Rum Review: Berrys’ Guadeloupe 12
Berry Brothers & Rudd Guadeloupe Rum Review
Berry Brothers & Rudd started as a London grocery store in 1698. Over time, they expanded into wine and spirits, and today select and bottle some of their favorite spirits under the house label “Berrys’ Own”.
For the uninitiated, one might look at a Berrys’ bottle on the shelf and wonder why it’s priced so high. The simple answer is because it’s special. As with small bottlings of Caribbean rum from Italy and Scotland, the Berry Bros. & Rudd selections are made from the finest barrels in sleepy tropical warehouses located on island paradises that most of us can only dream of visiting. And in this case, it’s the only way to get rum from this particular distillery (in the U.S., anyway).
I learned from Dave Russel that the Berry’s Guadeloupe 12-Year was distilled at the Domaine de Bellevue distillery on the island of Marie Galante, a dependent of Guadeloupe in the French West Indies. The island of 12,000 inhabitants is just 61 square miles, and enjoys limited tourism compared to Guadeloupe’s main island pair of Basse-Terre and Grande-Terre. The Bellevue distillery was founded in 1769, and produces 850,000 liters of their Domaine de Belleville rhum, a tiny portion of which sits in the bottle before me. Let’s take a look.
Berry’s Guadeloupe 12 is bottled at a hearty 46% ABV and retails for around $125. Coming from Guadeloupe, it’s made in the French style, but the distillery isn’t beholden to the strict rules of the AOC found on Martinique.
Like all Berry’s rum, the bottle is a tall stately clear bottle with a thick base layer and an easily-grasped neck. The elegant label may appear a bit busy at first, but the information relayed thereupon is all quite useful; the navy blue and gold provide a lovely counterpoint to the parchment and black ink. The bottle is fixed with a wooded-topped natural cork closure. Let’s get some in a glass and see what we have here.
In the glass, the rum is a dark mahogany with copper highlights. A swirl of the glass produces a thin ring atop the glass from which a set of liberal droplets form and descend—some rapidly, some less so. A bit of the ring remains after a minute or two.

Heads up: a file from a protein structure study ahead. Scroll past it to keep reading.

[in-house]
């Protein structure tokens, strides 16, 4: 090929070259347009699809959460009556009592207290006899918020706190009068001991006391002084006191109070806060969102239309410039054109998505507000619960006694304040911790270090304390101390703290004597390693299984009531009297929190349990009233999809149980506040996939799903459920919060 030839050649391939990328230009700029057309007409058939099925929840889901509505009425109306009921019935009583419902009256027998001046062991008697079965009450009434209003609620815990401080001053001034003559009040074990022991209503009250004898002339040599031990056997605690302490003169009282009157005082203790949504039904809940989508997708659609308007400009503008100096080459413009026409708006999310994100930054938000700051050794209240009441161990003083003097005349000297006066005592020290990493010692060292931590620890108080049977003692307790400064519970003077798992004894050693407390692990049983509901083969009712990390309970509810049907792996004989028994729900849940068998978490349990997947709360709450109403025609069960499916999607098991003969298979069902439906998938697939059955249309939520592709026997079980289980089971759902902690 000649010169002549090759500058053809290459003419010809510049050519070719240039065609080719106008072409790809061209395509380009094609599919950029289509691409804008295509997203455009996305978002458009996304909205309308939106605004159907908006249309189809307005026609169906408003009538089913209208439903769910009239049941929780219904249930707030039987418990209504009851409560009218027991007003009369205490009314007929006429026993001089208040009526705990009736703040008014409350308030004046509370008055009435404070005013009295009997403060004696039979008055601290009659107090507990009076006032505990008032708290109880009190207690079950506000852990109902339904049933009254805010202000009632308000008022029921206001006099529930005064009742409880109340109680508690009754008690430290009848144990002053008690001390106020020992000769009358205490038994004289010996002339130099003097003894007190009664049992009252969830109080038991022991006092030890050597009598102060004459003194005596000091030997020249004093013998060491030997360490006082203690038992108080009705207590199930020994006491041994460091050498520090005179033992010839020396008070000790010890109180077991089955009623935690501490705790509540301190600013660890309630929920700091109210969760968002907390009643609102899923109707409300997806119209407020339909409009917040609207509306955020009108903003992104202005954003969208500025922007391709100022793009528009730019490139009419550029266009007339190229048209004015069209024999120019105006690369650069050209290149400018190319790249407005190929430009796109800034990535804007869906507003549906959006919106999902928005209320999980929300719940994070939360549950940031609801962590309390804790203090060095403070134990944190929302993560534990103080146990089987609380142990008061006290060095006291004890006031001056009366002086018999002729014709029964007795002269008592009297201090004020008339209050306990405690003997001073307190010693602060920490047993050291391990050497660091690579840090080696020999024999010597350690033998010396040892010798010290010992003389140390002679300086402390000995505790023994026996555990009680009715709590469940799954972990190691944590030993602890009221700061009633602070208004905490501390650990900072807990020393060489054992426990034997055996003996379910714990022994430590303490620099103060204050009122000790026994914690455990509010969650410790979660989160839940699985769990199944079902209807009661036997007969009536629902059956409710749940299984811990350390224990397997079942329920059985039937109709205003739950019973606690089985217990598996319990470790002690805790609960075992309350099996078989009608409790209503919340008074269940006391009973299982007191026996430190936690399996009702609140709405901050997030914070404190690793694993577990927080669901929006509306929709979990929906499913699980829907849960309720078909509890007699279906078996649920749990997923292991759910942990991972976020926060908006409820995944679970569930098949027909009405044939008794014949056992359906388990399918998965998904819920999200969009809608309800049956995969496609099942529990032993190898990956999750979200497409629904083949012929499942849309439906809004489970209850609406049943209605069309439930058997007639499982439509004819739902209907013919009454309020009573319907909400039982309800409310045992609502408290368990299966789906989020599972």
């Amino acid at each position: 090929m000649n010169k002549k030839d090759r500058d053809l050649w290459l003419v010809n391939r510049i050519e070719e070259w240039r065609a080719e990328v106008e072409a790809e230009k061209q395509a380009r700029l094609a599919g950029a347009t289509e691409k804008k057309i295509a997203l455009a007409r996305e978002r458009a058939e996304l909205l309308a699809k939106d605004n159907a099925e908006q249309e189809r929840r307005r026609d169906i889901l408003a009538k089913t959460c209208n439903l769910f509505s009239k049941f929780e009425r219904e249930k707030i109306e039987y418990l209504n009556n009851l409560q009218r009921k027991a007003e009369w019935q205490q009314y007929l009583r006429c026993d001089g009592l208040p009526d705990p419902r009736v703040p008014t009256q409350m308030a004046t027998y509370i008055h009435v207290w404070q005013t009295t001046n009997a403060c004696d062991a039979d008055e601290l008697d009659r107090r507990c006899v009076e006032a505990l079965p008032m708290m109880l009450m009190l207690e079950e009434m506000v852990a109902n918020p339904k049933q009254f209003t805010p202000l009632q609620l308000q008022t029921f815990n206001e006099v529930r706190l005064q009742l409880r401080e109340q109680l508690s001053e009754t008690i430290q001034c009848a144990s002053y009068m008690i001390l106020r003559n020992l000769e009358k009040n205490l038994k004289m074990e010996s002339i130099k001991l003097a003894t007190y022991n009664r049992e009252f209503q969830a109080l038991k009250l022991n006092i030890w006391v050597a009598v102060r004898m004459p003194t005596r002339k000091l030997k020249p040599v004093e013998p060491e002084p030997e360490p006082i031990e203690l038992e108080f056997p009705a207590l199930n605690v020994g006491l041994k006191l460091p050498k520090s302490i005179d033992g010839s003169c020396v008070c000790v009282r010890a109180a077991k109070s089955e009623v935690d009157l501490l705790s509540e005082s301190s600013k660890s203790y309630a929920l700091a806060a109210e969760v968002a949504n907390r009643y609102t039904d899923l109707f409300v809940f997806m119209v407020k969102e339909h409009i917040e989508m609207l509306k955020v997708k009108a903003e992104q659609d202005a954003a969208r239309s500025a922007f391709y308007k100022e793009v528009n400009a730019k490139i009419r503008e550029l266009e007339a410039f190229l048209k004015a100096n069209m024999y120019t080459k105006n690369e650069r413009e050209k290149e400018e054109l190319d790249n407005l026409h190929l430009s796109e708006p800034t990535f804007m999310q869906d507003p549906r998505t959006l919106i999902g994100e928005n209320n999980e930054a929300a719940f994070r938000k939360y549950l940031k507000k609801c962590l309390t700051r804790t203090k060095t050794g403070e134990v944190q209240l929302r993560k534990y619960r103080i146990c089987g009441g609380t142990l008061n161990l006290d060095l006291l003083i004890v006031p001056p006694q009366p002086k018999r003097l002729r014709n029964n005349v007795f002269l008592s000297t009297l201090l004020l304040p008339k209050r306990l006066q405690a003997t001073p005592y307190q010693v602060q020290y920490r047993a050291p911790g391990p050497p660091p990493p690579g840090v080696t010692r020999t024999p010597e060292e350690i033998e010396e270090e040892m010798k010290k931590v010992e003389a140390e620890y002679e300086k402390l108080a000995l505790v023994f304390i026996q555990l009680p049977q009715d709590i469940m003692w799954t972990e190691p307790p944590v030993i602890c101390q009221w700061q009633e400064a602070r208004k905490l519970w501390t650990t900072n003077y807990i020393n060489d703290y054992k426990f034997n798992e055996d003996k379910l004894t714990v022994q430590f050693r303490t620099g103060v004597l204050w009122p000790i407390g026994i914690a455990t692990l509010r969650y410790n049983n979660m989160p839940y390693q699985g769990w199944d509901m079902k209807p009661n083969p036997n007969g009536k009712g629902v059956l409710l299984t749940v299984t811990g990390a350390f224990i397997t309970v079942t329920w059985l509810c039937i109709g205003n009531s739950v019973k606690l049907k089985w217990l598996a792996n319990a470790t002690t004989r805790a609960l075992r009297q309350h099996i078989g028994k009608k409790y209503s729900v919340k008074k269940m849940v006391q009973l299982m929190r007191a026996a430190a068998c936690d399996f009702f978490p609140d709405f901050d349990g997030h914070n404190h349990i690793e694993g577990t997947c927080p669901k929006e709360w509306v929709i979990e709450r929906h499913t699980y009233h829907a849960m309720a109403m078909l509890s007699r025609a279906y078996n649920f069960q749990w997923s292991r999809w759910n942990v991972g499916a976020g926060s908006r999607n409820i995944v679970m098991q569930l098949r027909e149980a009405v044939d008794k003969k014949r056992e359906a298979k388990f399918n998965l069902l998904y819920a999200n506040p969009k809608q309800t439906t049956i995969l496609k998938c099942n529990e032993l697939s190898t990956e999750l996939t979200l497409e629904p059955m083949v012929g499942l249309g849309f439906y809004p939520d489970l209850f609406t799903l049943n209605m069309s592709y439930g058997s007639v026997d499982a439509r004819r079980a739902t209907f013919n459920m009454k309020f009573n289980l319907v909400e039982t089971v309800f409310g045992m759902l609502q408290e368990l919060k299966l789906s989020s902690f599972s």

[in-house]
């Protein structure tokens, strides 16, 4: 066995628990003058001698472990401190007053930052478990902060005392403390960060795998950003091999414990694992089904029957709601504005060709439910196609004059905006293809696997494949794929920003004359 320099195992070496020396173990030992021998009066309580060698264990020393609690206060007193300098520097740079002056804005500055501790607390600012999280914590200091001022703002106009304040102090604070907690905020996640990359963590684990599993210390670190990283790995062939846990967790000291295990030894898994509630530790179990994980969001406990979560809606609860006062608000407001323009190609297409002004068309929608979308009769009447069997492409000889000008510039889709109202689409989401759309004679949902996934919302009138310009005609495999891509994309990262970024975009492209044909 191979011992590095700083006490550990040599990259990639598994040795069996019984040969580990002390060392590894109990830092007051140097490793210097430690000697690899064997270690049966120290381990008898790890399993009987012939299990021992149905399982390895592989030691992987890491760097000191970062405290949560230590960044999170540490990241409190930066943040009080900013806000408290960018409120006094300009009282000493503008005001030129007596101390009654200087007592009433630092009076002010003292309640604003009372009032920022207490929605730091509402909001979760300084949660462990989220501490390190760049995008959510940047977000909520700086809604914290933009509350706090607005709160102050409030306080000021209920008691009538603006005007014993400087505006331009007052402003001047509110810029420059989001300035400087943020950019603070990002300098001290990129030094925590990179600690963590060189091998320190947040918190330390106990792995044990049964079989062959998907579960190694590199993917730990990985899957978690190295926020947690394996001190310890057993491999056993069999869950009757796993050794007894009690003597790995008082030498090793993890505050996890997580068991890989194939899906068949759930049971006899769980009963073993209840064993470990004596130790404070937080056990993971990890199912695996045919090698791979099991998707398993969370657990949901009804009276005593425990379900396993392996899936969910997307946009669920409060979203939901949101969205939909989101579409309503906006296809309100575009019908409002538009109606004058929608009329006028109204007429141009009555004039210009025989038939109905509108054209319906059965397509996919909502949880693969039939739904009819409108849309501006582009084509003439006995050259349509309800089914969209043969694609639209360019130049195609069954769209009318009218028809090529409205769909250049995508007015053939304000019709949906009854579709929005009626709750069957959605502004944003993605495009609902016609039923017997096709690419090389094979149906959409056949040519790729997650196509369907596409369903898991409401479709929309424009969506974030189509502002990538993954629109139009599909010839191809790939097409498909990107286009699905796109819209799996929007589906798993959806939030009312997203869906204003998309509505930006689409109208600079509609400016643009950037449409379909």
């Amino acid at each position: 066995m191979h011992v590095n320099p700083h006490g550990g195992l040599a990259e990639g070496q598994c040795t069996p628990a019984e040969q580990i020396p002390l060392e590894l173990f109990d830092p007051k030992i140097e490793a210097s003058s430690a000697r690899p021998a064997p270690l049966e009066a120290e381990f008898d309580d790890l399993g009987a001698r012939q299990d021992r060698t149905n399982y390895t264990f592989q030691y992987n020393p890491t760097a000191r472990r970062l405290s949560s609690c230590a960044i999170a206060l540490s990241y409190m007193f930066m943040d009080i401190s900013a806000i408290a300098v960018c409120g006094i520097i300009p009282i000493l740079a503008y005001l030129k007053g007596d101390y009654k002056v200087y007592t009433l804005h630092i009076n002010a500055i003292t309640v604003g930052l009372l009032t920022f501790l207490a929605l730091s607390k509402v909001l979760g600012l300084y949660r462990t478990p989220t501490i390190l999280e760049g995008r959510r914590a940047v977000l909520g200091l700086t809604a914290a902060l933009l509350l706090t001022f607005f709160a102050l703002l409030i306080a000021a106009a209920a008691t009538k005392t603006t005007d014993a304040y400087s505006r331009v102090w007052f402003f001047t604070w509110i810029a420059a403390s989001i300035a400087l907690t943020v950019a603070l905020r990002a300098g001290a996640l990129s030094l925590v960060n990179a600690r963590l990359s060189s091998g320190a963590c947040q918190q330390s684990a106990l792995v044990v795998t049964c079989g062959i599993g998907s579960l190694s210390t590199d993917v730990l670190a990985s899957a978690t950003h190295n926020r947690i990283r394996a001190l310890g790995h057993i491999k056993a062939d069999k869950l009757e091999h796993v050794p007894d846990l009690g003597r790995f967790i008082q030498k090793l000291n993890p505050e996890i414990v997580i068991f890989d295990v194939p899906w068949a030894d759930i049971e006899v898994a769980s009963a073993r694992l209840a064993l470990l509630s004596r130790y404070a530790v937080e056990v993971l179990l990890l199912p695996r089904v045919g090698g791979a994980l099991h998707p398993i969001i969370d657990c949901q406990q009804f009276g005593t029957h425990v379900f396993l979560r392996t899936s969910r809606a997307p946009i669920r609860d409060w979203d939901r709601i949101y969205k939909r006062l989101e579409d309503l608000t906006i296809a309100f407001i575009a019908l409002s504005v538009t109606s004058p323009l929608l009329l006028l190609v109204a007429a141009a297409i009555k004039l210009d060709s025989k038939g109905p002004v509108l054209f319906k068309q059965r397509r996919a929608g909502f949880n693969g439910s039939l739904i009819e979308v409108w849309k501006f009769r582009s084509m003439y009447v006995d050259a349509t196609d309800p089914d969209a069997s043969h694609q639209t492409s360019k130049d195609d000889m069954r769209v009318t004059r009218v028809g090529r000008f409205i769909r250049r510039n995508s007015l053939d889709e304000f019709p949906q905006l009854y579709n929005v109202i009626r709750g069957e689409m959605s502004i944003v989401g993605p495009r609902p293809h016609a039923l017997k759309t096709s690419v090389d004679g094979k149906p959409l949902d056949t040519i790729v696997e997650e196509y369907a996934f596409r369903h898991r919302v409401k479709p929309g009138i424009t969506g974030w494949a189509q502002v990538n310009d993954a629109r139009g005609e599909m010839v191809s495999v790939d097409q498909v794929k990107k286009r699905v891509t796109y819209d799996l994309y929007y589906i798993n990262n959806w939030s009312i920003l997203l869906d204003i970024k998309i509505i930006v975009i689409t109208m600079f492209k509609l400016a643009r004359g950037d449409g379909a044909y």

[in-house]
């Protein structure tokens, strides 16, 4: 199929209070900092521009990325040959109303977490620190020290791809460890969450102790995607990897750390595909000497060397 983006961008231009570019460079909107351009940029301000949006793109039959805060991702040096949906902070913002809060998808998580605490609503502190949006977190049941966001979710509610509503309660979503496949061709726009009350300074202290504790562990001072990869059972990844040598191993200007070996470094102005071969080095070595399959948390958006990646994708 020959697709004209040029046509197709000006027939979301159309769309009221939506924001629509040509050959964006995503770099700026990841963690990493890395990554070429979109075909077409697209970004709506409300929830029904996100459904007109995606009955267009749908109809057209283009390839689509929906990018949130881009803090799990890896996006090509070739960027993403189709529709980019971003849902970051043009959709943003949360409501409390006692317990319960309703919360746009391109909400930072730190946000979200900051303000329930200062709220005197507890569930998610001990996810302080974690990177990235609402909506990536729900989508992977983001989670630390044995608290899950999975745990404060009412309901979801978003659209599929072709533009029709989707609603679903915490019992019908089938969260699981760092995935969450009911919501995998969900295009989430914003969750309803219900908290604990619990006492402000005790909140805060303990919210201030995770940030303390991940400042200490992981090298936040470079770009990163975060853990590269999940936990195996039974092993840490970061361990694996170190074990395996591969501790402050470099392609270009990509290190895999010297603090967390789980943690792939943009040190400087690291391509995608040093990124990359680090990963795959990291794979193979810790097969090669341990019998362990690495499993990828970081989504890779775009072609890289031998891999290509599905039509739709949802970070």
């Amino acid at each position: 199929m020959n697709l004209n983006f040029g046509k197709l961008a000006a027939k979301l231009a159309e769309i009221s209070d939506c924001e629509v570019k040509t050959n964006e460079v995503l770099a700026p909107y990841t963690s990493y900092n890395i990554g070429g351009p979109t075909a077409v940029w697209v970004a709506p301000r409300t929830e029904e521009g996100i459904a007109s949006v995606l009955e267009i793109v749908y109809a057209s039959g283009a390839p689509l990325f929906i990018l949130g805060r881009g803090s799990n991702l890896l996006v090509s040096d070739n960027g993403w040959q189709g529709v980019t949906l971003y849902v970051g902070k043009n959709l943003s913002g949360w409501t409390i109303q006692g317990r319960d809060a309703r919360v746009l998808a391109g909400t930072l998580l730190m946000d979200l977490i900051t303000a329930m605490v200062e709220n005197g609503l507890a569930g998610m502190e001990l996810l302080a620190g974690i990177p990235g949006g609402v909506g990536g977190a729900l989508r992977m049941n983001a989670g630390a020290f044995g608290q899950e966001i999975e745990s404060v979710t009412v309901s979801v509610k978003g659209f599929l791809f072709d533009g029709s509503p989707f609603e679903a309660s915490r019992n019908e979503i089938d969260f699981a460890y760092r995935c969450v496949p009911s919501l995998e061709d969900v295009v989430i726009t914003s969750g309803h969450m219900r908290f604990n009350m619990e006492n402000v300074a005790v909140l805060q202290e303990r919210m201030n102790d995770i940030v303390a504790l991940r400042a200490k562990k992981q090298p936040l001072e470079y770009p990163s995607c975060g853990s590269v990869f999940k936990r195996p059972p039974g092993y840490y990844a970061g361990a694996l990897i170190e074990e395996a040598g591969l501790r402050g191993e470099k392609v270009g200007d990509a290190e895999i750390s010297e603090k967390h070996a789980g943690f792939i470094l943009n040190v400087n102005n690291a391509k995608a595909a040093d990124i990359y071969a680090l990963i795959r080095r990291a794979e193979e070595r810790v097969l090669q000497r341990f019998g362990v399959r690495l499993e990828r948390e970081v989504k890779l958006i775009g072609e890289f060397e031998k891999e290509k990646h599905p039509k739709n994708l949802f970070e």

On nosing, a host of aromas bursts forth that delight and tantalize. A dose of grassy phenolics and a hint of natural rubber combine with a deep oak note calling to mind the twelve years this rum spent on Marie-Galante. After the oak, there is caramel and burnt cream, then comes an entire bowl of fruit: melon, kiwi, pineapple and ripe grapes. I can’t wait any longer, let’s have a taste.
As the rum enters, the oaky tannins quickly coat the palate—especially toward the rear. The rum has an undeniably smoky, spicy bite that is represented by black pepper, cinnamon and allspice. After the spice, there is a meaty, briny umami quality that makes me want to chew the liquid. As my palate becomes conditioned to the rum and a bit of the ethanol evaporates, the tasting experience continues to improve. As additional flavors emerge, the fruit reappears now with a pronounced note of ripe peaches, followed by pineapple and kiwi. There is a bitter tart quality suggesting freshly grated lemon zest. Beyond the zest is freshly ground coffee with a bit of leather and hint of tobacco. The exceedingly long finish is dominated by the tannins, smoke and spices.
At some point along your rum journey (shout out to my friend Paul Senft who coined the term) you find yourself seeking rums that make you sit straight up in your chair. Not just another sweet oaky amalgam of caramel and vanilla, but a special mix of offbeat qualities that is immediately striking, but requires some contemplation to fully appreciate. Berry Brothers Guadeloupe 12-year is such a rum, and I highly recommend it.
On to the scores:
- Appearance 1/1
- Aroma 2/2
- Mouth feel 1/1
- Taste 3.75/4
- Aftertaste 2/2
- Total 9.75/10
Have you tried this rum? Please share your comments below.